If, on the other hand, you are unimpressed by Kantian criticisms of the traditional theistic arguments, then you can still value the transcendental argument without limiting your arsenal to that particular weapon.

“His rejection of traditional apologetics. Finally, Van Til was wrong to reject traditional apologetics. The Bible commands believers to defend the faith (1 Pt 3:15; Col 4:5-6). The apostles used historical evidences to lead others to Christ (1 Cor 15:3-8). Even Van Til admits that man suppresses the truth that God has given him in nature (Romans 1:18-22). If this is the case, then why shouldn't apologists use traditional arguments to attempt to dislodge these truths from the nonbelievers' subconscious mind? As the last chapter showed, traditional apologetics is on much more solid ground than the presuppositional apologetics of either Van Til or Clark would admit.”

i) This is a gross overstatement. Notice how Fernandes equates his school of apologetics with Scripture. But that’s quite tendentious.

Van Til clearly did not reject 1 Cor 15:3-8 or 1 Peter 3:15 or Col 4:5-6. Fernandes doesn’t hold the patent on these passages of Scripture. No school of apologetics has copyrighted these verses.

ii) The question at issue is not whether we should do apologetics, but how we should do apologetics. What is the best method? What is the most God-honoring approach?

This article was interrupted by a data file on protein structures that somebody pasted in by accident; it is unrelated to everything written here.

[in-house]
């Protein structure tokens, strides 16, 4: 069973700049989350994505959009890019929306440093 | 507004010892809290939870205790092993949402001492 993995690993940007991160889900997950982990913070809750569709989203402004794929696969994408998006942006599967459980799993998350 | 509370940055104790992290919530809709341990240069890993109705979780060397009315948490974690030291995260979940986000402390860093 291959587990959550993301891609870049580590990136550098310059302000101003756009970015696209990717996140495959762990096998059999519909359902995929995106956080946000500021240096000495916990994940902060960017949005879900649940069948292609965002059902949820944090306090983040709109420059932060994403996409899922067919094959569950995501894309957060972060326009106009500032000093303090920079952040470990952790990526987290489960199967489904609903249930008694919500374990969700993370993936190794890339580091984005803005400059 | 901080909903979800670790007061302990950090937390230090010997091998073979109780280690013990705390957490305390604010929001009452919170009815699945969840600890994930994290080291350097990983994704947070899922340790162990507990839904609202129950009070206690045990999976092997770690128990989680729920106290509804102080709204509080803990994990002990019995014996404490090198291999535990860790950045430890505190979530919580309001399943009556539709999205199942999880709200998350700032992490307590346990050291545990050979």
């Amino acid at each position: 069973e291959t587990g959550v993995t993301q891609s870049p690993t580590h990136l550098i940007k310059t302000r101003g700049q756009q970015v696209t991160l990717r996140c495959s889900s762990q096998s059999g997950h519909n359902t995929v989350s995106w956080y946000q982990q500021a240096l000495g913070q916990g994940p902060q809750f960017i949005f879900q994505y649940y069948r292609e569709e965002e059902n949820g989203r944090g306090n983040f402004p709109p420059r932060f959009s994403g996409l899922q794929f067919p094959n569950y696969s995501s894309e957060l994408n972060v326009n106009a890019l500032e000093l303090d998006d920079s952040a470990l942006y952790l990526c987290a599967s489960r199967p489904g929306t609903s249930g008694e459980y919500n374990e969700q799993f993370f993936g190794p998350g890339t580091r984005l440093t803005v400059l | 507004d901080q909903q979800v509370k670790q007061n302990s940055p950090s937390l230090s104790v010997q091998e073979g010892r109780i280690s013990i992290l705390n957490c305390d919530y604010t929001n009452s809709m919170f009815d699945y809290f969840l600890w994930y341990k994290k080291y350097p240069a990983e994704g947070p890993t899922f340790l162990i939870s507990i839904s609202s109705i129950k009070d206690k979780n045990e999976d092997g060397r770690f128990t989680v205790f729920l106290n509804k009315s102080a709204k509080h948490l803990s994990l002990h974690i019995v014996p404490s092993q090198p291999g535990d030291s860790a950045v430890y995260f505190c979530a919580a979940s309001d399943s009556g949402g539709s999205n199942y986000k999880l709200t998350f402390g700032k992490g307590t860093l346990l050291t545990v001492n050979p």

iii) Traditional apologetics is not all of a piece. There are many different strategies in play. Many differing degrees of certainty or doubt which a given apologist or school of apologetics will assign to its own method. There is more than one theory of knowledge on the table.

For example, Clark was a rationalist in the Augustinian tradition. That's a very traditional way of doing apologetics.

So Fernandes has no monopoly on traditional apologetics. His own appeal is quite selective and lopsided.

iv) Van Til had no problem with the use of historical evidence. But he also knew, as a student of Hume and Troeltsch and Wellhausen, to name a few, that it all turns on the rules of evidence, on what is allowed to count as evidence. What is deemed to be actual is dependent on what is deemed to be possible. That’s not a historical question, but a metaphysical question.


  1. Good points, Steve.

    On a practical note, I agree with Greg Koukl that the divide between presup/evidential tactics is largely a tempest in a teapot. I've used both approaches in conversations with non-believers and depending on the context of the discussion, have found both very helpful.

  2. As a Vantilian, I can appreciate Frame's comments from his "Apologetics to the Glory of God" regarding TAs. While TAG can prove the Christian God insofar as he is revealed in general revelation, it may not be able to prove Him as revealed in special revelation w/o supplementary arguments. But special revelation is where the Gospel is, and the Gospel deals with historical events as written in a historical narrative, not the "necessary preconditions of intelligible thought."

    God did not choose to be God. But He did choose to save us. So His work of salvation is not transcendentally necessary as His existence is.